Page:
Find Your Instrument and Pursue Your Dream

I believe everybody has their own instrument, but maybe they just never took the time to find it.

As I looked up from the TV, I saw a 9-year-old piano prodigy who has two Ted talks under his belt. He is known as The Little Piano Man. This young man is wise beyond his years. He started playing the piano at 3 years of age, and carried the interview I watched better than adults.

What struck me was that at such a young age, he has interpreted what and how to approach life. He has a passion for the piano and uses it as a metaphor for life.

We all have hopes and dreams. Some of us sit on the sidelines and hope our dreams will happen. A small minority of us gets up every morning, straps on our gear and gets into the game. On some of those days, you win; just as easily, some days you are defeated. The key however is to continue the process. There is a saying, “Fall seven but get up eight.”

What is your instrument?

In speaking with people about careers, it is just amazing how many are on treadmill and going through nowhere. They marvel at what others are doing. They dream of what they want but, for the most part, make no serious effort toward realizing it. They are waiting for the right moment.

My advice: There will never be an opportune time to do it. Once you have figured out your dream, then every day keep some aspect of it in sight.

Just do it

I have a lawyer friend who boasts about how good his barbeque is. His ultimate dream is to own a restaurant or a food truck. However, he uses every excuse in the book to procrastinate. He is experimenting with a new rub. He is having a tasting. He is working on his sauce. He is trying a new wood. The list goes on, but never a step in the direction of getting on with it. I love Nike’s slogan which sums up all: “Just Do It!”

Last conversation we had he was in the process of trying a new seasoning. I basically shut down the conversation.

Careers are tricky

We all start out with destination in mind. What do you want to be when you grow up? We were asked that as kids. You ask any young person and they will come back with an answer. But over a period of time they either solidify what they want, or find themselves every Monday morning staring at some other destination.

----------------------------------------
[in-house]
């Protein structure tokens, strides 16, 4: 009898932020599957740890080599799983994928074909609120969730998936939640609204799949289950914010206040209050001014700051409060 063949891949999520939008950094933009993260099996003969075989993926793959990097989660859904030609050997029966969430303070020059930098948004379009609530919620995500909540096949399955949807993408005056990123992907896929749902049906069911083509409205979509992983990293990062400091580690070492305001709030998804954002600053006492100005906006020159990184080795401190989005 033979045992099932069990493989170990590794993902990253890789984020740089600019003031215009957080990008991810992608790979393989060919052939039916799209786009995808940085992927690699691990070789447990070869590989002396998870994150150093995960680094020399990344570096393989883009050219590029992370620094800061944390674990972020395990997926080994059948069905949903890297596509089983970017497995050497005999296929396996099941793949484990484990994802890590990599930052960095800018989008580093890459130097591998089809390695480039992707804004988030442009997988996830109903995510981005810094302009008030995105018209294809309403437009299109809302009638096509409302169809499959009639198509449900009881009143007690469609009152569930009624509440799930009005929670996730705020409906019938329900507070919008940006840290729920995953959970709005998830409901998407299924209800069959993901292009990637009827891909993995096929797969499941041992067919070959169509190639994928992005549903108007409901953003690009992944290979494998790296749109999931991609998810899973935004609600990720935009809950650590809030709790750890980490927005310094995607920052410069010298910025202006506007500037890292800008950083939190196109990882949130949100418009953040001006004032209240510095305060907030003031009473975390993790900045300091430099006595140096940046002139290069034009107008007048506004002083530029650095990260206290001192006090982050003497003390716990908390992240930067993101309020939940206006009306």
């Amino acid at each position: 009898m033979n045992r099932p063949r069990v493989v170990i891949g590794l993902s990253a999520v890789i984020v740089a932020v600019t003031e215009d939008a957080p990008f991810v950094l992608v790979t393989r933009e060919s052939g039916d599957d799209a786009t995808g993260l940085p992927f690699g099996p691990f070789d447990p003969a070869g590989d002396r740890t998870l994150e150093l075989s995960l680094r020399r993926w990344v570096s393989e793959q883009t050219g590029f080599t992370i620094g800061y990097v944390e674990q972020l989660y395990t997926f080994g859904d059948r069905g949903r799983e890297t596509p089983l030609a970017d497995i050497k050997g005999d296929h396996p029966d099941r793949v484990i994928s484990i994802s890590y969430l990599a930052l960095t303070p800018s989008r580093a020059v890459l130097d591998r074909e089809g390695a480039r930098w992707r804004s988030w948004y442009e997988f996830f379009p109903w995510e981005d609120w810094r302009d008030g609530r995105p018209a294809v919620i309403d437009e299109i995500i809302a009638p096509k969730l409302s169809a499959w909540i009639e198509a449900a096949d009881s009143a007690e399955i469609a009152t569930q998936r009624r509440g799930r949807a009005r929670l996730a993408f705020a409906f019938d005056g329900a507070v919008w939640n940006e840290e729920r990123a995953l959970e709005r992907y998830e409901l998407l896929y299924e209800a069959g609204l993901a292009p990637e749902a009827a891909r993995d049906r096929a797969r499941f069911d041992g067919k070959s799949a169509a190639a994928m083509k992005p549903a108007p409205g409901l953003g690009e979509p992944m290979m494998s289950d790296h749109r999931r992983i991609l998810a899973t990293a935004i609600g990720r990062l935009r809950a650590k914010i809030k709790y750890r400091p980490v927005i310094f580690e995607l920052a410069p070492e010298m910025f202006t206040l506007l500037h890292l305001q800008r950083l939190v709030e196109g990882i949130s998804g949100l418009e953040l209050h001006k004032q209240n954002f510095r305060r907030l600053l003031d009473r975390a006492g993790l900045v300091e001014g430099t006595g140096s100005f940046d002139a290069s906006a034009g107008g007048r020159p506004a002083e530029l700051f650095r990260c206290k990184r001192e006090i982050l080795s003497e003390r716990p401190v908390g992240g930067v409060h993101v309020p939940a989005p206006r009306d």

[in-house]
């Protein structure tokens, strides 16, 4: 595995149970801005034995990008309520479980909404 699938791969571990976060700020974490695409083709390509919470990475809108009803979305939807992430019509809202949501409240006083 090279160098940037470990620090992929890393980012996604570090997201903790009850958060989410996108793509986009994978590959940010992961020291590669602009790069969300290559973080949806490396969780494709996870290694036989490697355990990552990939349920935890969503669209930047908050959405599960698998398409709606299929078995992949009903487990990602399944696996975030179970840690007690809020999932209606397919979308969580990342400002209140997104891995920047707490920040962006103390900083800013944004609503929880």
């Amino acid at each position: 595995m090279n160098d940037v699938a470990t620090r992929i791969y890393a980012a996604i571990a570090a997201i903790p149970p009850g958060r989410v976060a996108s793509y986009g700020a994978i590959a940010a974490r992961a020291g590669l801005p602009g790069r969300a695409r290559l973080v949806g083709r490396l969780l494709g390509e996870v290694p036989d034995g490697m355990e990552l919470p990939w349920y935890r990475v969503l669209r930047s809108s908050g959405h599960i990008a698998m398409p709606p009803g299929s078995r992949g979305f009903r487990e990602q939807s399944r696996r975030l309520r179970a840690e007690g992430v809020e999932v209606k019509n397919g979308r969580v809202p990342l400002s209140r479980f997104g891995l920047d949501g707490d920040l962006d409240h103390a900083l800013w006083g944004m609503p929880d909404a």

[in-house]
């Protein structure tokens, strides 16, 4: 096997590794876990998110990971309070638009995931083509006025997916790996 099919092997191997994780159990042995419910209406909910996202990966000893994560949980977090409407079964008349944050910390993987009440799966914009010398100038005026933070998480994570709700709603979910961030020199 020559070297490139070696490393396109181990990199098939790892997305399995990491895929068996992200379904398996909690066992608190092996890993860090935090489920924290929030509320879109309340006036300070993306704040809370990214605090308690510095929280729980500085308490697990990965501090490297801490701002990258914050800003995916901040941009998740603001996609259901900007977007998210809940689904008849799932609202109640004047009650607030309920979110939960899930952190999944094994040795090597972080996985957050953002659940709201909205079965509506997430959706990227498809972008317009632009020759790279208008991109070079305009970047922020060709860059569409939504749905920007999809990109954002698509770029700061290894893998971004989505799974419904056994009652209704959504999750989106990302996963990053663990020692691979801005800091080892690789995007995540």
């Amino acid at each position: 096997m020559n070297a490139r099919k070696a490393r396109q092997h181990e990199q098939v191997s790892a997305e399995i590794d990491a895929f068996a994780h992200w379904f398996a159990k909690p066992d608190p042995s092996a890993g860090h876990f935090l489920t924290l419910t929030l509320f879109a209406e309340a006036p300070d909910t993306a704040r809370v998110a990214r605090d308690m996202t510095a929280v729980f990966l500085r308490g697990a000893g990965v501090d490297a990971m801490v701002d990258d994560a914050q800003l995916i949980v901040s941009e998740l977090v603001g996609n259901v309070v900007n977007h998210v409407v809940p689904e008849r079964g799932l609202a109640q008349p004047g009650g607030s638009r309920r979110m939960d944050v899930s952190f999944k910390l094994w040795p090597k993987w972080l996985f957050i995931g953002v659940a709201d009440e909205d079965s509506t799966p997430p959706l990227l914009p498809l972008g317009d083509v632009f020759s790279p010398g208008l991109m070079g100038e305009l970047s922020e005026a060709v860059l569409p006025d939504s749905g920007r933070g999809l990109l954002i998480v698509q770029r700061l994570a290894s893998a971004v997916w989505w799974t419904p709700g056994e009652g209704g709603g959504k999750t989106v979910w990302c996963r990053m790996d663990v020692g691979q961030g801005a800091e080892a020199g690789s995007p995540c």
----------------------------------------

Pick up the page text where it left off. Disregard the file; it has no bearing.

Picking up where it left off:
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In mentoring young people, I am amazed at how many young people come out of college and just proceed along this imagining route, hoping that it comes into focus. What happens though, is eventually they will wake up one day in a stupor. Hating their job and their life.

To see this young piano man and realize that at nine he has figured out his instrument — his pursuit of it — is mind boggling. More power to him.

The old paradigm is over

The old “staying onboard till the gold watch” is, for the most part, nonexistent. Those I knew who took advantage of this were miserable, just hanging on till the end. All their excitement about finding out who they are and pursing that dream had vanished somewhere along the line.

They never found their instrument, and after a while just gave up. They settled for what they had and kept their head down. My hope is that everyone would spend as much time as possible trying to find their own formula, their own instrument. A lot of dysfunction in the workplace, I have always maintained, is due to people being miserable in their circumstances and their job. If they could have just found the secret ingredient, their entire existence would have been 180 degrees different.

So this Brandon the pianist has a message for all of us. We all have instruments, but the mystery of life is to not only identify ours, but master playing it.

If a 9-year-old can figure it out, surely we can .

Ron Thomas is Managing Director, Strategy Focused Group DWC LLC, based in Dubai. He is also a senior faculty member and representative of the Human Capital Institute covering the MENA/Asia Pacific region.

He was formerly CEO of Great Place to Work-Gulf and former CHRO based in Riyadh. He holds certifications from the Human Capital Institute as Global Human Capital Strategist, Master Human Capital Strategist, and Strategic Workforce Planner.

He's been cited by CIPD as one of the top 5 HR Thinkers in the Middle East. He received the Outstanding Leadership Award for Global HR Excellence at the World Human Resources Development Congress in Mumbai, and was named as one of the 50 Most Talented Global HR Leaders in Asia

Ron's prior roles included senior HR positions with Xerox HR services, IBM, and Martha Stewart Living.

Board memberships include the Harvard Business Review Advisory Council, McKinsey Quarterly's Executive Online Panel, and HCI's Expert Advisory Council on Talent Management Strategy.

His work has been featured in the Wall Street Journal, Inc. Magazine, Workforce Management and numerous international HR magazines covering Africa, India and the Middle East.